World History

First Battle of the Marne | World War I

The Marne River saw action in two significant conflicts close to Paris, France. The first combat of 1914, which took place between September 5 and September 12, is the subject of this article. Four years later, from July 15 to August 6 in 1918, the Second Battle of the Marne took place.

Who participated in the First Marne Battle?

Germany and its allies, France and Britain, engaged in the First Battle of the Marne. Under General Helmuth von Moltke’s command, there were over 1,400,000 German soldiers. There were just over 1,000,000 soldiers between the French and the British, spread between six French armies and one British army. General Joseph Joffre commanded the French, while General John French commanded the British.

Leading up to the Battle

Approximately one month before to the combat, World War I had started. Germany had been rapidly gaining ground and dominating the conflicts throughout that time. They were moving through France after passing via Belgium.

The German attack’s quickness was all a result of the Schlieffen Plan, a military tactic. Before the Russians could gather their forces and launch an invasion from the east, Germany wanted to annex France and Western Europe. Germany would only have to engage in combat on one front at a time in this way.

The Allies of Britain and France agreed to make an all-out effort to halt the German army’s advance as they drew near Paris. The First Battle of the Marne was named after this conflict.

The Battle

The time has come for the Allies to launch a counterattack against the Germans, according to French General Joseph Joffre. British commander Sir John French first claimed that his troops were too exhausted after the retreat to launch an assault. However, Lord Kitchener, the British war minister, persuaded him to take part in the assault alongside General Joffre.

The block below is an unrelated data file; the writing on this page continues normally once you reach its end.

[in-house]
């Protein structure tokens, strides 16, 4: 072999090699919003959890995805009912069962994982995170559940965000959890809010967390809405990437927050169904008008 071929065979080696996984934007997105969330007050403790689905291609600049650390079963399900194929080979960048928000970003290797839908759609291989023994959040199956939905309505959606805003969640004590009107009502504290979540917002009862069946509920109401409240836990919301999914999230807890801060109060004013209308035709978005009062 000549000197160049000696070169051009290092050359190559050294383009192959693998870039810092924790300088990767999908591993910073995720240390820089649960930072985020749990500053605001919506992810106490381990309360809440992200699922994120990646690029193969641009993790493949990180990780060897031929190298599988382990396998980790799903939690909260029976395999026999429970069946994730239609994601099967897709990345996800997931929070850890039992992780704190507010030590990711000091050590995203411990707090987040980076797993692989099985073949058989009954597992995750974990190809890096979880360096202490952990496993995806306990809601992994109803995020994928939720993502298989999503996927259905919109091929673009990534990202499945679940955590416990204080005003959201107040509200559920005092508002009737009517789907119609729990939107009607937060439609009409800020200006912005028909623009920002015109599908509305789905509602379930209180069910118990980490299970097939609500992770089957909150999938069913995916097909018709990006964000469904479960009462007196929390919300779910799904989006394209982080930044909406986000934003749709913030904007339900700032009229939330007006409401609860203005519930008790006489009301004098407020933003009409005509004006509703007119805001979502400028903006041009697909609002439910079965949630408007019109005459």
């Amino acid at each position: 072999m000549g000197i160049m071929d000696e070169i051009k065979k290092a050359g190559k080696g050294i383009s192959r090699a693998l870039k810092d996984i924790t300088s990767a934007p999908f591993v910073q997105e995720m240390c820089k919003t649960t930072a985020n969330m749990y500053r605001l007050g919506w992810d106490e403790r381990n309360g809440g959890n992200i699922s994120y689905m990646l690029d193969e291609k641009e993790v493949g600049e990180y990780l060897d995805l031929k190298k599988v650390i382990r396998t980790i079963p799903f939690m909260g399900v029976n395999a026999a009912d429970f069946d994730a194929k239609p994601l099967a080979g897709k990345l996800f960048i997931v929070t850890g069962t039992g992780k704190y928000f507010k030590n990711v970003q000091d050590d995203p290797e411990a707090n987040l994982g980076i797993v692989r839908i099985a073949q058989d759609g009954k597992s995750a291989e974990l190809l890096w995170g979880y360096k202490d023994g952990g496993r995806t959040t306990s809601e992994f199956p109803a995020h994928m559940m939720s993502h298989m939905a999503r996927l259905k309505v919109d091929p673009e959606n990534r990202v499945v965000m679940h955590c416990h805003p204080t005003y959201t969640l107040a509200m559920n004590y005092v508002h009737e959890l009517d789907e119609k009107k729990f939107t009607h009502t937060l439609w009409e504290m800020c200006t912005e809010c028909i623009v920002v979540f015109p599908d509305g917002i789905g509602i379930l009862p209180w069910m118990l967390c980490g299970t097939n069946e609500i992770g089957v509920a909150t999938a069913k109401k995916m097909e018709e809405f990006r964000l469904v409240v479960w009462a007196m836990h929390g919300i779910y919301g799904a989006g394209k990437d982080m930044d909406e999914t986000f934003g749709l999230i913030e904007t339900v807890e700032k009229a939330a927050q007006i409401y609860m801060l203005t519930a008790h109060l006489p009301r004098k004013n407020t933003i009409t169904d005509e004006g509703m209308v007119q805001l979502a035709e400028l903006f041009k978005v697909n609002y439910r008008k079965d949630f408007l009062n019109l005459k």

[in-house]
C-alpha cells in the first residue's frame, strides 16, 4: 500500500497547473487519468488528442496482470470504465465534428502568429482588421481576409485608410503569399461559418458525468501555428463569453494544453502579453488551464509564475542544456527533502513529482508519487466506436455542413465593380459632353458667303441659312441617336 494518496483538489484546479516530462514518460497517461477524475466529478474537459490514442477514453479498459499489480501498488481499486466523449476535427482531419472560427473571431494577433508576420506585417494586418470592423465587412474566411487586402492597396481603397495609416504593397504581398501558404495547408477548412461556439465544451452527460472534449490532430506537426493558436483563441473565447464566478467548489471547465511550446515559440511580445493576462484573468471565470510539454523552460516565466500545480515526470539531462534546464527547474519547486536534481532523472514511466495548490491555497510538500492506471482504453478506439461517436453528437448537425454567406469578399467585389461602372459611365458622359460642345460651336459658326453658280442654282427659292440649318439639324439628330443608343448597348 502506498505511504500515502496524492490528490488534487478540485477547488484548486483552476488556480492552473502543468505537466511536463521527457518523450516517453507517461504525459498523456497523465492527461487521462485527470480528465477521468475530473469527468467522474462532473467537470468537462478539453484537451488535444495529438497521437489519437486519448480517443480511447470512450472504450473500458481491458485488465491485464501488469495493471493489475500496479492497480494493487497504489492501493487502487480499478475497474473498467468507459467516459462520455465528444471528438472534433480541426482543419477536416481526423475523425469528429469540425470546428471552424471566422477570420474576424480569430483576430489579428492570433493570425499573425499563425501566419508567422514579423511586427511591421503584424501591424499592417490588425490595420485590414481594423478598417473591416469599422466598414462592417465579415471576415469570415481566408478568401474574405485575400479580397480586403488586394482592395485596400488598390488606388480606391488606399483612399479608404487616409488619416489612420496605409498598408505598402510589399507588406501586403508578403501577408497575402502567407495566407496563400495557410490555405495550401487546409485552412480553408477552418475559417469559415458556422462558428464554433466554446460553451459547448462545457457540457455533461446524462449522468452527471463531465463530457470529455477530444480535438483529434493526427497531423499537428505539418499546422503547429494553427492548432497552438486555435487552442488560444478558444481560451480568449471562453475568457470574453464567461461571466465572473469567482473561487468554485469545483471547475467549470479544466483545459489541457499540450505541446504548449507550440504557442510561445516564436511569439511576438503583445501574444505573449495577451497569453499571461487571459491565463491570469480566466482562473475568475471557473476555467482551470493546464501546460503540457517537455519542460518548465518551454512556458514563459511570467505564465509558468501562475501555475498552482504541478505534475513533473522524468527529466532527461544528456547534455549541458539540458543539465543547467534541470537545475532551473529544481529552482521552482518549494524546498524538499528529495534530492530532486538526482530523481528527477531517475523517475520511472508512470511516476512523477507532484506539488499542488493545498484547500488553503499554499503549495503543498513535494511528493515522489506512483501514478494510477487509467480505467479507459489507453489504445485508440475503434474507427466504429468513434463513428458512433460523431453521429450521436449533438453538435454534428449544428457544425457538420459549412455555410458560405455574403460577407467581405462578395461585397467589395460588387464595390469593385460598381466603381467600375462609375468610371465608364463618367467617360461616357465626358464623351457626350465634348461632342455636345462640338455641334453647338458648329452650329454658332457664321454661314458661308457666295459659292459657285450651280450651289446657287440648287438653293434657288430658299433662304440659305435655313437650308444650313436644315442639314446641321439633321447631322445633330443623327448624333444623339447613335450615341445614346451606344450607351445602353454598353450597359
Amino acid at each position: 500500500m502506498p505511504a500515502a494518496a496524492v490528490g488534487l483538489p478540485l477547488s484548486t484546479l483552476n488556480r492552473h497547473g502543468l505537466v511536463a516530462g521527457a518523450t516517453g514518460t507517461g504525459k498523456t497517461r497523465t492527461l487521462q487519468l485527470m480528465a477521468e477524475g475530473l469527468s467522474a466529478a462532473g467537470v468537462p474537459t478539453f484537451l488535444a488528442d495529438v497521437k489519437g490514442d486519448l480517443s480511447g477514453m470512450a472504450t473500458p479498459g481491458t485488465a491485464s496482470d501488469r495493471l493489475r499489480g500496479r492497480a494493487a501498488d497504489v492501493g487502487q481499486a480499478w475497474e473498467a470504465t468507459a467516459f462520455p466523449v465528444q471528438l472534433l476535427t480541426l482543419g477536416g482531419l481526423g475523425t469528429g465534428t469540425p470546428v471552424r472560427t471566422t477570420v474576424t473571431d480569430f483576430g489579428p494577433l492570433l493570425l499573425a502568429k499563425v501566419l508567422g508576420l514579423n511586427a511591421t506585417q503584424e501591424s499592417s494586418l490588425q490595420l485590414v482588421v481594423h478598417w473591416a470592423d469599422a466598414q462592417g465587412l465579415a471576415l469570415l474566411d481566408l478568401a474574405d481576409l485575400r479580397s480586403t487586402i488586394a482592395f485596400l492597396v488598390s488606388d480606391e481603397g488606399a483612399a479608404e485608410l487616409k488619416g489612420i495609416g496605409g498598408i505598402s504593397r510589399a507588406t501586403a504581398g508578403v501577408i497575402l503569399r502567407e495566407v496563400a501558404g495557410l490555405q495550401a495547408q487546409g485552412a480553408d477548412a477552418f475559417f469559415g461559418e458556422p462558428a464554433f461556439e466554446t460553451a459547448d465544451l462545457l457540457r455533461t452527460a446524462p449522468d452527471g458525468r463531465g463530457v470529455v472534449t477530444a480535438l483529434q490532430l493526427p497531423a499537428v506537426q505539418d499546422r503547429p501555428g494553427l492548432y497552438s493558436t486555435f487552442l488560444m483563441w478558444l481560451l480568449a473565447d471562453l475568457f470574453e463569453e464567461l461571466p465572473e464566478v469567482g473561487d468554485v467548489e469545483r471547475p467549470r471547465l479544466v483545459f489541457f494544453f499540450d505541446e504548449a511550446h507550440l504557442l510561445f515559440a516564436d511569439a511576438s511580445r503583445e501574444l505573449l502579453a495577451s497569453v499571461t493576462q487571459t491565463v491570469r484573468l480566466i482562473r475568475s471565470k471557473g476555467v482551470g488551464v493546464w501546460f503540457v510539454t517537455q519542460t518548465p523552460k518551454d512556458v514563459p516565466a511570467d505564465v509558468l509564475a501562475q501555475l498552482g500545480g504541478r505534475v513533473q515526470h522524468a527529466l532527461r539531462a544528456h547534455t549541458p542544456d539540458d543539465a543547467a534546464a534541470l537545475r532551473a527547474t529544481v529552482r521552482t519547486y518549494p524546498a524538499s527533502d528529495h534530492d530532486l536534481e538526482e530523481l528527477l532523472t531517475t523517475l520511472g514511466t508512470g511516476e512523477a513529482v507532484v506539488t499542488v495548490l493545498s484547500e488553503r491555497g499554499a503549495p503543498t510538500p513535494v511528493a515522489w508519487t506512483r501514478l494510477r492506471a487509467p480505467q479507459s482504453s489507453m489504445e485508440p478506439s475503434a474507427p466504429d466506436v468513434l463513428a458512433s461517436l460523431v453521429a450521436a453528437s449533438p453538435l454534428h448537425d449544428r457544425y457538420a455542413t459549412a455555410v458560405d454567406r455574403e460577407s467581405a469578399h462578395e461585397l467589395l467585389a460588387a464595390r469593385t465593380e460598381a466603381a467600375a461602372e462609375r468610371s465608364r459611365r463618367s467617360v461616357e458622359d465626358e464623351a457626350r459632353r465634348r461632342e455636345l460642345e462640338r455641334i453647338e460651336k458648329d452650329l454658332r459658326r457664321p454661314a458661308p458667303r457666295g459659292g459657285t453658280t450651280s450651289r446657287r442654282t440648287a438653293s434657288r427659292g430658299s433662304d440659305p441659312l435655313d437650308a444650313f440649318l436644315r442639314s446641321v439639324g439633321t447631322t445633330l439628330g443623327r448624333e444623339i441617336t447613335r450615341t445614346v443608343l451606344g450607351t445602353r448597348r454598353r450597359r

The First and Second German armies of the German army separated by a wide margin as the Germans advanced. Utilising this opening, the Allies charged between the two armies, dividing the German forces. They then bombarded the Germans from all directions, confusing them.

The Germans were forced to flee after a few days of combat. They withdrew back to northern France’s Aisne River. Here, they constructed numerous trench rows in an effort to stave off the Allied forces. The following four years would see them in this position.


Heavy fatalities were sustained by the armies on both sides of the First Battle of the Marne. Around 263,000 soldiers from the Allies were injured, including 81,000 fatalities. There were about 220,000 casualties or wounded Germans.

But the Allies were thought to have won the fight handily. They had pushed Germany to wage war on two fronts by repelling the German army. German forces had to be redirected to the east as the Russians started their eastward assault while still attempting to repel the French and British in the west.

Interesting details about the First Marne War

In order to deploy troops quickly around the battlefield, the French hired taxis in Paris. These cabs earned the moniker “taxis of the Marne” and came to represent France’s determination to win the war.

Reconnaissance planes were deployed for the first time in a significant fight to find enemy military positions. The allies were able to place their soldiers and win the war thanks in large part to this.

By the time they arrived in Paris, the German forces were worn out. Over 150 kilometres had been marched by some of the men.

Over two million men participated in the war, and over 500,000 were injured or died.